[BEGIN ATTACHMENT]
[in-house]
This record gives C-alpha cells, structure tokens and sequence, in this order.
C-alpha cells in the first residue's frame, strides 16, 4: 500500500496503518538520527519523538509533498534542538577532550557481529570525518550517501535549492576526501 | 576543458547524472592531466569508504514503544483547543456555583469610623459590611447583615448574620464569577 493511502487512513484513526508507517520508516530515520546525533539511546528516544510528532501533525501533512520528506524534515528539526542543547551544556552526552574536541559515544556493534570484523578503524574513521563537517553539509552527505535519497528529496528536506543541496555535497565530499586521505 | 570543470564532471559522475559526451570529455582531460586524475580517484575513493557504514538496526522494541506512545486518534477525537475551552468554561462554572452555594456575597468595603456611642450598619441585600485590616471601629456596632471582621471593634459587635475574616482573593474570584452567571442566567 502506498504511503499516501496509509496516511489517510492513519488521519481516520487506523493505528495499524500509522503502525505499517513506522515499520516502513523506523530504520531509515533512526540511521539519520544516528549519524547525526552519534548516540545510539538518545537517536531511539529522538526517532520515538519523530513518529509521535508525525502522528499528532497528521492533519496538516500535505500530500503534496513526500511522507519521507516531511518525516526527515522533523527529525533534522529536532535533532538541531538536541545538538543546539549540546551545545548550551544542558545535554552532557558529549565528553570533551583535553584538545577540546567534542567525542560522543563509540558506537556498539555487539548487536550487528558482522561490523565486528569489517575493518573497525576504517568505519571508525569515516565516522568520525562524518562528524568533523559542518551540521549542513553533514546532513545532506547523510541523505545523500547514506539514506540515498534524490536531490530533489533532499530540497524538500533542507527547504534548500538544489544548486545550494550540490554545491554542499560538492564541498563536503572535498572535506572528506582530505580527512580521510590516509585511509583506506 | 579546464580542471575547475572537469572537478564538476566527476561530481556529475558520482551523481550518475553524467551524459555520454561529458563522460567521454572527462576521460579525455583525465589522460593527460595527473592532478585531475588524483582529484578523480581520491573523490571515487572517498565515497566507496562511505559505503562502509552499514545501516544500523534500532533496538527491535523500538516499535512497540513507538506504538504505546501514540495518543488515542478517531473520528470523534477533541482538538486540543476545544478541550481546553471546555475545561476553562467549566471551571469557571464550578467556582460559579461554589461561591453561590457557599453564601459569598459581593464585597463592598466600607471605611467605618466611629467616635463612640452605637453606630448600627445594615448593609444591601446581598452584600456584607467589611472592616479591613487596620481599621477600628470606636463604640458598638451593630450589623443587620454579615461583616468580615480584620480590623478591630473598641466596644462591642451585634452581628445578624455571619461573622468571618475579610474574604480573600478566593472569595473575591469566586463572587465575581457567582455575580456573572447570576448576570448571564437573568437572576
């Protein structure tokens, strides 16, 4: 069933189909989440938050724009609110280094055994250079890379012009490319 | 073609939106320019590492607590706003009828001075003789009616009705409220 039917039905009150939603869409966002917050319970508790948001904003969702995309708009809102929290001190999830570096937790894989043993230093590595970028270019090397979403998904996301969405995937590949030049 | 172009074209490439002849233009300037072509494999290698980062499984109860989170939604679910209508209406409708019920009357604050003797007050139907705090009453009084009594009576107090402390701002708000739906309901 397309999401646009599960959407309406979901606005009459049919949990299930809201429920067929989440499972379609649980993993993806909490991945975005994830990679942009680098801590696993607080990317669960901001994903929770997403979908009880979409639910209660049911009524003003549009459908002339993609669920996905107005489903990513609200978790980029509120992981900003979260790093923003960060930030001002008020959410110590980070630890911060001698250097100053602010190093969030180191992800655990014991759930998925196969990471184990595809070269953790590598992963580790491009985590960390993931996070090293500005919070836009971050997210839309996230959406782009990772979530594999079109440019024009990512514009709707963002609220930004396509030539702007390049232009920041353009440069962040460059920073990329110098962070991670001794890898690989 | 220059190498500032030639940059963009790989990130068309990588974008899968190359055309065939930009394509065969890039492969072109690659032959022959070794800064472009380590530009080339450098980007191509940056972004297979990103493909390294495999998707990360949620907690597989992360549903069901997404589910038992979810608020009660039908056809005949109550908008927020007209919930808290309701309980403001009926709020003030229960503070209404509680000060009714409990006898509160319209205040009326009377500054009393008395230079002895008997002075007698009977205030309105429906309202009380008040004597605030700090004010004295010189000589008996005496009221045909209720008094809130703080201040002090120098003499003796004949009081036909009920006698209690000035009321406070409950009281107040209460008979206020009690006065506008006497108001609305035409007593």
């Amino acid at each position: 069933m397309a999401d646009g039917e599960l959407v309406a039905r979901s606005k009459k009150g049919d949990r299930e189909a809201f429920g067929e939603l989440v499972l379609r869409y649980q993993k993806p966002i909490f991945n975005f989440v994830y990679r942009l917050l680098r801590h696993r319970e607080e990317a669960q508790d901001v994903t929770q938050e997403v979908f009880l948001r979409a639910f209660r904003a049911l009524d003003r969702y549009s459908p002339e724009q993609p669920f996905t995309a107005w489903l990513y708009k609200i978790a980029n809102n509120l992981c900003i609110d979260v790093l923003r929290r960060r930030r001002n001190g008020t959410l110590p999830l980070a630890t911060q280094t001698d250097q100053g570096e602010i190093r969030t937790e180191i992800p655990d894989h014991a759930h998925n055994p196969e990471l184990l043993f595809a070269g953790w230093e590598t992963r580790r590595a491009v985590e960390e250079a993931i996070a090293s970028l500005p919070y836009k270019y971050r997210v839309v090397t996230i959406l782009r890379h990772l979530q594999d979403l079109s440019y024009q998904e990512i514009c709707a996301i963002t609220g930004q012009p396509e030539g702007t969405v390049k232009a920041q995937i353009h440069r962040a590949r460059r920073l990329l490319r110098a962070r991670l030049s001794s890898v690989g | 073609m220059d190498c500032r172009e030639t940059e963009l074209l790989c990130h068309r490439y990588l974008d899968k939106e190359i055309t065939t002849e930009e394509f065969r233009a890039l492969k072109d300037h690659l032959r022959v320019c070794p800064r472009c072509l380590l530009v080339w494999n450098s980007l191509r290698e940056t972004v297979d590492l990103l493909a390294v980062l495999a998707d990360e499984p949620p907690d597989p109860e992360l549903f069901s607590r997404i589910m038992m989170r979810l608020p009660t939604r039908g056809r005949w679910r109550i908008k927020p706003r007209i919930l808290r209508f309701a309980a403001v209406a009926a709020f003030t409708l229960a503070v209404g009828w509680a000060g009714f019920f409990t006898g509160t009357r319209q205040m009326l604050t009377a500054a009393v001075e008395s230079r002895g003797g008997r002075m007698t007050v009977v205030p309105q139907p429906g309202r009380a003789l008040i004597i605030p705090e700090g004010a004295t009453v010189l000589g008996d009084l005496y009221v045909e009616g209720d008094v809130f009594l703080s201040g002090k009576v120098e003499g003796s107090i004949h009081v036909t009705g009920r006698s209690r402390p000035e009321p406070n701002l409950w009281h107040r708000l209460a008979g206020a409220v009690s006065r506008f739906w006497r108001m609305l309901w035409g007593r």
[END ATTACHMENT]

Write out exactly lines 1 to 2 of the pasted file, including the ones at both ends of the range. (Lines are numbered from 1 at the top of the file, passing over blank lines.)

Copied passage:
[in-house]
This record gives C-alpha cells, structure tokens and sequence, in this order.